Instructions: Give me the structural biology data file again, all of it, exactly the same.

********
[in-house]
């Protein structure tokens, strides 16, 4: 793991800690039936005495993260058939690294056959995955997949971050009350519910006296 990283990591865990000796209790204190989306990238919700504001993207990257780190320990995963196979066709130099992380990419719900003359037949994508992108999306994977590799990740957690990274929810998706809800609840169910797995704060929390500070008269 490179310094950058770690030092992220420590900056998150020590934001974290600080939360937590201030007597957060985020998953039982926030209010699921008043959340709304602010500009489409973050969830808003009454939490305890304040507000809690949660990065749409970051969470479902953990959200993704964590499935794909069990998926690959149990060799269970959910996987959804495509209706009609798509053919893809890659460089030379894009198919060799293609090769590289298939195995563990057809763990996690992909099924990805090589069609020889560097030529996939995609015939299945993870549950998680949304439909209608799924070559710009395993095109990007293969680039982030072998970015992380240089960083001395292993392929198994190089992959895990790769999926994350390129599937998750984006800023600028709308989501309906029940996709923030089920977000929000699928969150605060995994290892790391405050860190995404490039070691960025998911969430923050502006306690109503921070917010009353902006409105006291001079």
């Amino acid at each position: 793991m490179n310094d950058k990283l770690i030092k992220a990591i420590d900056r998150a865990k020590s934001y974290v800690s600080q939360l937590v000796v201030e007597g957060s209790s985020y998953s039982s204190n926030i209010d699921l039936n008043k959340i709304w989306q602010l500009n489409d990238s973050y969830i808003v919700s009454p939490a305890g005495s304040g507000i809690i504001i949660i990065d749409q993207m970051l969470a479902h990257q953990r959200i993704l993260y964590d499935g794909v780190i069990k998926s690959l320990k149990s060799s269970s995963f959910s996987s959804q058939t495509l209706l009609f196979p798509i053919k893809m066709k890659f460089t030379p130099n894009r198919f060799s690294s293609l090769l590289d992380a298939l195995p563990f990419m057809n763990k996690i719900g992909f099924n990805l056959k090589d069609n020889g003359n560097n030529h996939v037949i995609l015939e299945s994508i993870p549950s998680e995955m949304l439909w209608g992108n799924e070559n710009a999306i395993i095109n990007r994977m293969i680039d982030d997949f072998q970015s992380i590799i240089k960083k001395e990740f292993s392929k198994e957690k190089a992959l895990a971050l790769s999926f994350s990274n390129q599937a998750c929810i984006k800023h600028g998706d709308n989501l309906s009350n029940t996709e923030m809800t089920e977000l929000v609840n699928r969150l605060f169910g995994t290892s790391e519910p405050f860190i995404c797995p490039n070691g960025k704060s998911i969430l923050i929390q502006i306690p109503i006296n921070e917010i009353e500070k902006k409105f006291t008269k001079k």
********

[in-house]
């Protein structure tokens, strides 16, 4: 793991800690039936005495993260058939690294056959995955997949971050009350519910006296 990283990591865990000796209790204190989306990238919700504001993207990257780190320990995963196979066709130099992380990419719900003359037949994508992108999306994977590799990740957690990274929810998706809800609840169910797995704060929390500070008269 490179310094950058770690030092992220420590900056998150020590934001974290600080939360937590201030007597957060985020998953039982926030209010699921008043959340709304602010500009489409973050969830808003009454939490305890304040507000809690949660990065749409970051969470479902953990959200993704964590499935794909069990998926690959149990060799269970959910996987959804495509209706009609798509053919893809890659460089030379894009198919060799293609090769590289298939195995563990057809763990996690992909099924990805090589069609020889560097030529996939995609015939299945993870549950998680949304439909209608799924070559710009395993095109990007293969680039982030072998970015992380240089960083001395292993392929198994190089992959895990790769999926994350390129599937998750984006800023600028709308989501309906029940996709923030089920977000929000699928969150605060995994290892790391405050860190995404490039070691960025998911969430923050502006306690109503921070917010009353902006409105006291001079």
């Amino acid at each position: 793991m490179n310094d950058k990283l770690i030092k992220a990591i420590d900056r998150a865990k020590s934001y974290v800690s600080q939360l937590v000796v201030e007597g957060s209790s985020y998953s039982s204190n926030i209010d699921l039936n008043k959340i709304w989306q602010l500009n489409d990238s973050y969830i808003v919700s009454p939490a305890g005495s304040g507000i809690i504001i949660i990065d749409q993207m970051l969470a479902h990257q953990r959200i993704l993260y964590d499935g794909v780190i069990k998926s690959l320990k149990s060799s269970s995963f959910s996987s959804q058939t495509l209706l009609f196979p798509i053919k893809m066709k890659f460089t030379p130099n894009r198919f060799s690294s293609l090769l590289d992380a298939l195995p563990f990419m057809n763990k996690i719900g992909f099924n990805l056959k090589d069609n020889g003359n560097n030529h996939v037949i995609l015939e299945s994508i993870p549950s998680e995955m949304l439909w209608g992108n799924e070559n710009a999306i395993i095109n990007r994977m293969i680039d982030d997949f072998q970015s992380i590799i240089k960083k001395e990740f292993s392929k198994e957690k190089a992959l895990a971050l790769s999926f994350s990274n390129q599937a998750c929810i984006k800023h600028g998706d709308n989501l309906s009350n029940t996709e923030m809800t089920e977000l929000v609840n699928r969150l605060f169910g995994t290892s790391e519910p405050f860190i995404c797995p490039n070691g960025k704060s998911i969430l923050i929390q502006i306690p109503i006296n921070e917010i009353e500070k902006k409105f006291t008269k001079k």